Tropical storm warning for South Texas coast: Update


18/06/24
18/06/24

Tropical storm warning for South Texas coast: Update

Updates with closure of Galveston, Texas City ports. New York, 18 June (Argus) — A tropical storm warning has been issued for parts of south Texas and northeastern Mexico, bringing with it the risk of heavy rainfall and flooding. The warning is in effect for the Texas coast from Port O'Connor south to the mouth of the Rio Grande, as well as the northeastern coast of Mexico, according to the National Hurricane Center. "The disturbance is very large with rainfall, coastal flooding, and wind impacts likely to occur far from the center along the coasts of Texas and northeastern Mexico," the center said overnight. Maximum sustained winds this morning remained near 40 mph and the disturbance is forecast to become a tropical storm by Wednesday. The system has been classified as a potential tropical cyclone by the center since it has not yet become better organized, but is expected to become the first named storm system of the year by early Wednesday. The port of Corpus Christi in South Texas and the Houston Ship Channel remained open as of Tuesday morning, but the nearby ports of Galveston and Texas City closed to inbound and outbound shipping traffic at 10pm ET Monday due to heavy weather, the US Coast Guard said. The system was expected to disrupt ship-to-ship transfer operations off the Texas coast as of Monday evening because of heavy seas. In the Gulf of Mexico, the transfer typically is from an Aframax or Suezmax onto a very large crude carrier (VLCC) at designated lightering zones near Corpus Christi, Galveston and Beaumont-Port Arthur. Prolonged lightering delays can prevent crude tanker tonnage from becoming available and exert upward pressure on freight rates, while also adding to demurrage fees. The storm is expected to turn towards the west-northwest and west tonight and Wednesday, with the system forecast to approach the western Gulf coast late Wednesday, the NHC said. Rainfall totals of 5 to 10 inches are seen across northeast Mexico into South Texas, with maximum totals of 15 inches possible. Flash and urban flooding are likely to follow with river flooding. By Stephen Cunningham and Tray Swanson Send comments and request more information at feedback@argusmedia.com Copyright © 2024. Argus Media group . All rights reserved.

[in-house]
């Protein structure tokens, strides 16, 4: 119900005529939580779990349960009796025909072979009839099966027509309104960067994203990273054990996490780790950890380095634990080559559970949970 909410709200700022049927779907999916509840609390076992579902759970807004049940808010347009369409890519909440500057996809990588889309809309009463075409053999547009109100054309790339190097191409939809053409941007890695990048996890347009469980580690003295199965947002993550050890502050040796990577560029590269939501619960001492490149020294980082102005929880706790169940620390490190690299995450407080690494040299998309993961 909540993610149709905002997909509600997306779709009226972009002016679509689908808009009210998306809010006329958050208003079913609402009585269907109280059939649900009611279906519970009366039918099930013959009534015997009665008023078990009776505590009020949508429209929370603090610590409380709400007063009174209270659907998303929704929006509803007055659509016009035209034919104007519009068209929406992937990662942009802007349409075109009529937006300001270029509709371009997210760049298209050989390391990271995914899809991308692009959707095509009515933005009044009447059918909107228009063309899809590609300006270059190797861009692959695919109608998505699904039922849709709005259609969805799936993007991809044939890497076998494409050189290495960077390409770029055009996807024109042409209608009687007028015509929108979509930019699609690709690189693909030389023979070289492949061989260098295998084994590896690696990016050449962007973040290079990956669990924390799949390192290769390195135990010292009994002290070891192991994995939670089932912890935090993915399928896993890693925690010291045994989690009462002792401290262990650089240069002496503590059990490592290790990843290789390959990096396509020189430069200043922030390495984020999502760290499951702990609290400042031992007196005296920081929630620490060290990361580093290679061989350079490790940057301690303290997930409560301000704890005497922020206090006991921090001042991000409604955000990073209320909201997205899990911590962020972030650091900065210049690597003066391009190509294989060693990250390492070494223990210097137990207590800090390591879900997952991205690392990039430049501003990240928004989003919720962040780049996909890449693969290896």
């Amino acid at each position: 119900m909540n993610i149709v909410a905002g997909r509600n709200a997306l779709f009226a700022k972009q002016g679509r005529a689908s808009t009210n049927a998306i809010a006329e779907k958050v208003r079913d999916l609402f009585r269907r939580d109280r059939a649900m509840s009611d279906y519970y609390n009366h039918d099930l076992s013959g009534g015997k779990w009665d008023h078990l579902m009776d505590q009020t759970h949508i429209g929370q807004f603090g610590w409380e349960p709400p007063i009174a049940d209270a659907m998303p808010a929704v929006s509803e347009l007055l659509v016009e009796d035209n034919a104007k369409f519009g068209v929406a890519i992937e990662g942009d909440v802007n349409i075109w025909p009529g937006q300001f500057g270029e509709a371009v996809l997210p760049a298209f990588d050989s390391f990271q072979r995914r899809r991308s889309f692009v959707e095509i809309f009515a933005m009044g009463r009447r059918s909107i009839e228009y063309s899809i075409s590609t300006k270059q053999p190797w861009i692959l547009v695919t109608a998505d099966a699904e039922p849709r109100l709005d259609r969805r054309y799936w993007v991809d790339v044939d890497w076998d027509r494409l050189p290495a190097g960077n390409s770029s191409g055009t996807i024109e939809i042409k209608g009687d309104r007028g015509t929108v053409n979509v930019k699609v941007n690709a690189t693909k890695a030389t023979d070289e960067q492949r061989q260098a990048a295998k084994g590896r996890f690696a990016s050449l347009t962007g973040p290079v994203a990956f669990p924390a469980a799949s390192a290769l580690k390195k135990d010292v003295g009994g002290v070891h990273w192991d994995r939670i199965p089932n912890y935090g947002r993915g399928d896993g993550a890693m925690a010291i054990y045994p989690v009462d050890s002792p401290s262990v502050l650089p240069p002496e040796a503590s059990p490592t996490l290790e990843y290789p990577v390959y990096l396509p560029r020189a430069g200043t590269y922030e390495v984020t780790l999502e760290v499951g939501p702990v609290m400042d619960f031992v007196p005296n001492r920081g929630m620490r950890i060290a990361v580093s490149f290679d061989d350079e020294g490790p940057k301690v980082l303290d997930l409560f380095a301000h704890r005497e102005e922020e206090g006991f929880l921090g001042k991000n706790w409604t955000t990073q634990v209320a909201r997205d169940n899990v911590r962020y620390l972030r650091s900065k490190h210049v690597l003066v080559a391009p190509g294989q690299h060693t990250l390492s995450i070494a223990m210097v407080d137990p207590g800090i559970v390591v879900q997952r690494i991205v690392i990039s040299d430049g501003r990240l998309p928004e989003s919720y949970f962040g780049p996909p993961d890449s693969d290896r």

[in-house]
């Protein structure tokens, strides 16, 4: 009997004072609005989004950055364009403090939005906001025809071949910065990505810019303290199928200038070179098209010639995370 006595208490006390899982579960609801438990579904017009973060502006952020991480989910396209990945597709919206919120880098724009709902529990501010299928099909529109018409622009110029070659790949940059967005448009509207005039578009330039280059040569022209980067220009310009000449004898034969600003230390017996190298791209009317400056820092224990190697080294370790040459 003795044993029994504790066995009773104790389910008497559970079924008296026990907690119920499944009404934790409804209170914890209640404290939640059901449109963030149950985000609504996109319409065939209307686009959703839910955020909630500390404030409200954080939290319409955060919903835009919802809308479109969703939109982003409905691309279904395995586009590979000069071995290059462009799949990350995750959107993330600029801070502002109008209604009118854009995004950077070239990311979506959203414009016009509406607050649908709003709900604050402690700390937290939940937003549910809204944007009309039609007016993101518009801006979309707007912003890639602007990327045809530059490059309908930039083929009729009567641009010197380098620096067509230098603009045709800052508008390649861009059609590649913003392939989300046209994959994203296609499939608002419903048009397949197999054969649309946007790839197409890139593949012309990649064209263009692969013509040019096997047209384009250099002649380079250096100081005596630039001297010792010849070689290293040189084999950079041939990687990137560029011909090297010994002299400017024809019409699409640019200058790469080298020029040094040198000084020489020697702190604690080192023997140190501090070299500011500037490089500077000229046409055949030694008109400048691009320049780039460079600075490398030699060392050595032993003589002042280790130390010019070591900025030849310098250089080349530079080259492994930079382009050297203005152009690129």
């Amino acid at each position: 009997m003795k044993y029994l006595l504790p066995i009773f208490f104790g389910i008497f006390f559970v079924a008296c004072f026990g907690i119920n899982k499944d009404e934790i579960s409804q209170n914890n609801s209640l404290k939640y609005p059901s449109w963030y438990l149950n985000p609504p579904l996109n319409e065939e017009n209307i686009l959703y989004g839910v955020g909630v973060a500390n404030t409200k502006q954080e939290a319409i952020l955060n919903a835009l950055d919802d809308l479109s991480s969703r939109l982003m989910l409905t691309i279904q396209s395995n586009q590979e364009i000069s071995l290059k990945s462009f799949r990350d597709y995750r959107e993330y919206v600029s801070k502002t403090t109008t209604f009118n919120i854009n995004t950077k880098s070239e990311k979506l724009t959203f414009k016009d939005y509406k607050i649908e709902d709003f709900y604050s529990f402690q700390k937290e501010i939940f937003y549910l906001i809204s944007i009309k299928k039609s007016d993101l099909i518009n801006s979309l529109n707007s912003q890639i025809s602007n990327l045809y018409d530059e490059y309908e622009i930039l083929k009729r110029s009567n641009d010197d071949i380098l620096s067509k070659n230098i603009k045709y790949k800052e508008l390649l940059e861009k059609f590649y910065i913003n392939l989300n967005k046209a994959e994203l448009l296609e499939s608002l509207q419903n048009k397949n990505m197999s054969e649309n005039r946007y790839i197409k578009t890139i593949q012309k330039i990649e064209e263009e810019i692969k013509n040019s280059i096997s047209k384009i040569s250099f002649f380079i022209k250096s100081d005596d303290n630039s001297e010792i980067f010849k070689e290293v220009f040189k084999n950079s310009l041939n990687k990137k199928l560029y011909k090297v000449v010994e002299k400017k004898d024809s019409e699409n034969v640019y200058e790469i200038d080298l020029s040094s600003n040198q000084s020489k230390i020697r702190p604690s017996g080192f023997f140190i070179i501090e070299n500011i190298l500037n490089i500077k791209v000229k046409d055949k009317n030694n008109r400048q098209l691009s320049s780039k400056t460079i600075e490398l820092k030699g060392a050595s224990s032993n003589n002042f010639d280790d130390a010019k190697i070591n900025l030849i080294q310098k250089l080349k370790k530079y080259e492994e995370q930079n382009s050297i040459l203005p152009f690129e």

Houthis strike bulk carrier in Gulf of Aden: Update


14/06/24
14/06/24

Houthis strike bulk carrier in Gulf of Aden: Update

Adds ship evacuated, drifting Singapore, 14 June (Argus) — A bulk cargo carrier struck by Yemen-based Houthi militants in the Gulf of Aden has been abandoned and is drifting, according to UK Maritime Trade Operations (UKMTO). The Ukrainian-owned, Polish-operated Verbena was hit three times by missiles, US Central Command (Centcom) said earlier today. The Palau-flagged bulker most recently docked in Malaysia and was headed to Italy carrying wood construction material, according to Centcom. UKMTO said the ship's crew has been evacuated by military authorities and Verbena is now drifting, unlit. UKMTO urged caution in the area. A Houthi unmanned surface vessel struck the Greek-owned and operated bulk carrier Tutor in the Red Sea on 12 June, which resulted in severe flooding and damage to the engine room. Tutor most recently docked in Russia, according to Centcom. It was heading to Jordan's Aqaba port, according to global trade analytics platform Kpler, with its last known cargo being corn. By Tng Yong Li and Ben Winkley Send comments and request more information at feedback@argusmedia.com Copyright © 2024. Argus Media group . All rights reserved.